Les Balkans dans la torpeur

Sarajevo amp#45;amp#45; Il y a 13 ans tout juste, le leadership américain mettait fin à trois ans et demie de guerre en Bosnie en signant les accords de Dayton. Aujourd’hui, ce pays est en danger d’effondrement. Comme en 1995, il faudra en appeler à la détermination et à l’unité transatlantique, si nous ne voulons pas trébucher sur une nouvelle crise.

Milorad Dodik, le premier ministre de la République serbe de Bosnie, naguère le protégé de la communauté internationale (surtout des Etats-Unis) pour son opposition au parti démocratique serbe, a adopté le programme de ce parti, sans pour autant être terni par son lot de génocides. Ses visées à long-terme sont claires: placer l’entité serbe, la Republika Srpska, en position de se séparer, si l’occasion se présente. Il tire profit des faiblesses structurelles de la constitution, de l’état de léthargie où est plongée la communauté internationale, ainsi que de l’incapacité de l’Union européenne à rester fidèle à ses conditions. En deux ans, il a largement fait reculer les progrès réels accomplis en Bosnie depuis 13 ans, il a considérablement affaibli les institutions de l’Etat et pratiquement stoppé l’accession du pays au statut d’Etat opérationnel, compatible avec l’Union européenne.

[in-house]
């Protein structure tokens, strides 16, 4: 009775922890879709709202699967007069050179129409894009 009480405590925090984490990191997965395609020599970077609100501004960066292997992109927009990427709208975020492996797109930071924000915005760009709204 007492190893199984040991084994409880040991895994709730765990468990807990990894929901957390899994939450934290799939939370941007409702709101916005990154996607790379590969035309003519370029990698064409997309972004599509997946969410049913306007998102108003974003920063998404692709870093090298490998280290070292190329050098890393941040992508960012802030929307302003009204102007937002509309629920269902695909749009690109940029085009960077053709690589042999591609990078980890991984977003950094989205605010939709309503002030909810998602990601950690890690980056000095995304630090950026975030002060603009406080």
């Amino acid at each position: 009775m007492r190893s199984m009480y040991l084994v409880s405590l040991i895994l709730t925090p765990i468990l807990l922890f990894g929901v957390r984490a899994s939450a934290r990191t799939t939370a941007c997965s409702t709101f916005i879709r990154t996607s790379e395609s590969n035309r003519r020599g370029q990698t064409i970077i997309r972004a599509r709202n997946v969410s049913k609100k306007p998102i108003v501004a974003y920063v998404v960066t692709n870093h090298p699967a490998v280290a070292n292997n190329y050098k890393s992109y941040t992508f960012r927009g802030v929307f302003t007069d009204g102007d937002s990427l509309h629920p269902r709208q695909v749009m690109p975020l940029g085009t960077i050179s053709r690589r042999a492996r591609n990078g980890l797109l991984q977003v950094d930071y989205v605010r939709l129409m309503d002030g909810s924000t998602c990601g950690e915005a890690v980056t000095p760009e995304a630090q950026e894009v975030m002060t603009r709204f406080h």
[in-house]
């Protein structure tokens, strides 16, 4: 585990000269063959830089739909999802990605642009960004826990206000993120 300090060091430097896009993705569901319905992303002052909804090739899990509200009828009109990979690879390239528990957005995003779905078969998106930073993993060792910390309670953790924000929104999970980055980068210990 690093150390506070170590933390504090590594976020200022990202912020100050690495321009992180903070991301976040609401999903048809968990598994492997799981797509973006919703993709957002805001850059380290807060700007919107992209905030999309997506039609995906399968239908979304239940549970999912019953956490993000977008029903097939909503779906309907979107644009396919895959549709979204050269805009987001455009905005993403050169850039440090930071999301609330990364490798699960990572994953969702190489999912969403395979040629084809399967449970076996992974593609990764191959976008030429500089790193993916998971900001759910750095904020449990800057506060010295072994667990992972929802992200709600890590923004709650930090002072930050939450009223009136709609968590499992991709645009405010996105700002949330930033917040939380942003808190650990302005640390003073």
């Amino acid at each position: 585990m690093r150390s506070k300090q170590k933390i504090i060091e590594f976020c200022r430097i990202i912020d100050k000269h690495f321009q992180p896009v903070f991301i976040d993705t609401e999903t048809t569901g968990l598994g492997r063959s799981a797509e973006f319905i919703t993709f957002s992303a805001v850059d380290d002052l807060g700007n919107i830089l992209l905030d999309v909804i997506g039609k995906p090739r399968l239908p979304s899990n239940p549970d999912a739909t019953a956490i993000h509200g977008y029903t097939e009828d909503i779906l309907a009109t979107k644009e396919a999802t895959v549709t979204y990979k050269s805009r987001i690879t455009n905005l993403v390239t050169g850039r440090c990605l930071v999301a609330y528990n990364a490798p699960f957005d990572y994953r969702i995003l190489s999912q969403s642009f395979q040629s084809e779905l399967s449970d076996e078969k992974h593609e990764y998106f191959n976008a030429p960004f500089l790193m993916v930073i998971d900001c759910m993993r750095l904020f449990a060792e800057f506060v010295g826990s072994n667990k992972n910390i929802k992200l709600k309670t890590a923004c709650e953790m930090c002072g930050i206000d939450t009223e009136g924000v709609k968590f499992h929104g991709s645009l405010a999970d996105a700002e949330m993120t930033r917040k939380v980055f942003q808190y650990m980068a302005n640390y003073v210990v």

Dodik a vu ses agissements encouragés par la Russie et les pétrodollars. Avec cela, Haris Silajdzic, son rival et président de la présidence collégiale de Bosnie-Herzégovine, insiste sur la nécessité de fondre les deux entités qui composent la Bosnie, afin de ne créer qu’un seul pays, non fédéral. Dodik prétend respecter les accords de Dayton, Silajdzic souhaite y apporter des révisions, mais ils en violent l’un et l’autre le principe de base: celui d’un système fédéral dans les limites d’un seul état. Cette action conjuguée est néfaste et constitue le cœur de la crise en Bosnie aujourd’hui.

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